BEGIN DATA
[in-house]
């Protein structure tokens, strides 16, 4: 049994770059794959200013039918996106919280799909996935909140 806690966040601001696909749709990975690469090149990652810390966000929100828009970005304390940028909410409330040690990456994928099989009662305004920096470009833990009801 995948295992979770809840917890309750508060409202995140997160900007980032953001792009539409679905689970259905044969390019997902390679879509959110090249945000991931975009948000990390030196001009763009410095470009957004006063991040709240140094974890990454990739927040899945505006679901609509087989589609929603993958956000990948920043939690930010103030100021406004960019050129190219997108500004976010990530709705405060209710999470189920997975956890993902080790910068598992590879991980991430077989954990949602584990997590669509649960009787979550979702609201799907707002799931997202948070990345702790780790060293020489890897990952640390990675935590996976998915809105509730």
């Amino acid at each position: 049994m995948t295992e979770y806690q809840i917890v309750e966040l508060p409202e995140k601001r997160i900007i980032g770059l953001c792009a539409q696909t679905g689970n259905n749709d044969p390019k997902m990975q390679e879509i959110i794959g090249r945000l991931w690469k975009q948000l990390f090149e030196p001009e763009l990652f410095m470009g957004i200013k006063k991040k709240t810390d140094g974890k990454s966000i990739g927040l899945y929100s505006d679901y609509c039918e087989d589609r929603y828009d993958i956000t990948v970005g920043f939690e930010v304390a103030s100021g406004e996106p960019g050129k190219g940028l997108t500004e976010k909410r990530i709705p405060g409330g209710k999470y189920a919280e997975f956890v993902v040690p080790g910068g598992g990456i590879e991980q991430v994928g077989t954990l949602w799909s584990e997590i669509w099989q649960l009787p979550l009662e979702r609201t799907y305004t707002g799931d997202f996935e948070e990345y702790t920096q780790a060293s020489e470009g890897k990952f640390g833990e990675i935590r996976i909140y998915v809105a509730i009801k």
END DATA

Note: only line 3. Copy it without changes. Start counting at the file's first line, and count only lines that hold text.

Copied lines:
């Amino acid at each position: 049994m995948t295992e979770y806690q809840i917890v309750e966040l508060p409202e995140k601001r997160i900007i980032g770059l953001c792009a539409q696909t679905g689970n259905n749709d044969p390019k997902m990975q390679e879509i959110i794959g090249r945000l991931w690469k975009q948000l990390f090149e030196p001009e763009l990652f410095m470009g957004i200013k006063k991040k709240t810390d140094g974890k990454s966000i990739g927040l899945y929100s505006d679901y609509c039918e087989d589609r929603y828009d993958i956000t990948v970005g920043f939690e930010v304390a103030s100021g406004e996106p960019g050129k190219g940028l997108t500004e976010k909410r990530i709705p405060g409330g209710k999470y189920a919280e997975f956890v993902v040690p080790g910068g598992g990456i590879e991980q991430v994928g077989t954990l949602w799909s584990e997590i669509w099989q649960l009787p979550l009662e979702r609201t799907y305004t707002g799931d997202f996935e948070e990345y702790t920096q780790a060293s020489e470009g890897k990952f640390g833990e990675i935590r996976i909140y998915v809105a509730i009801k």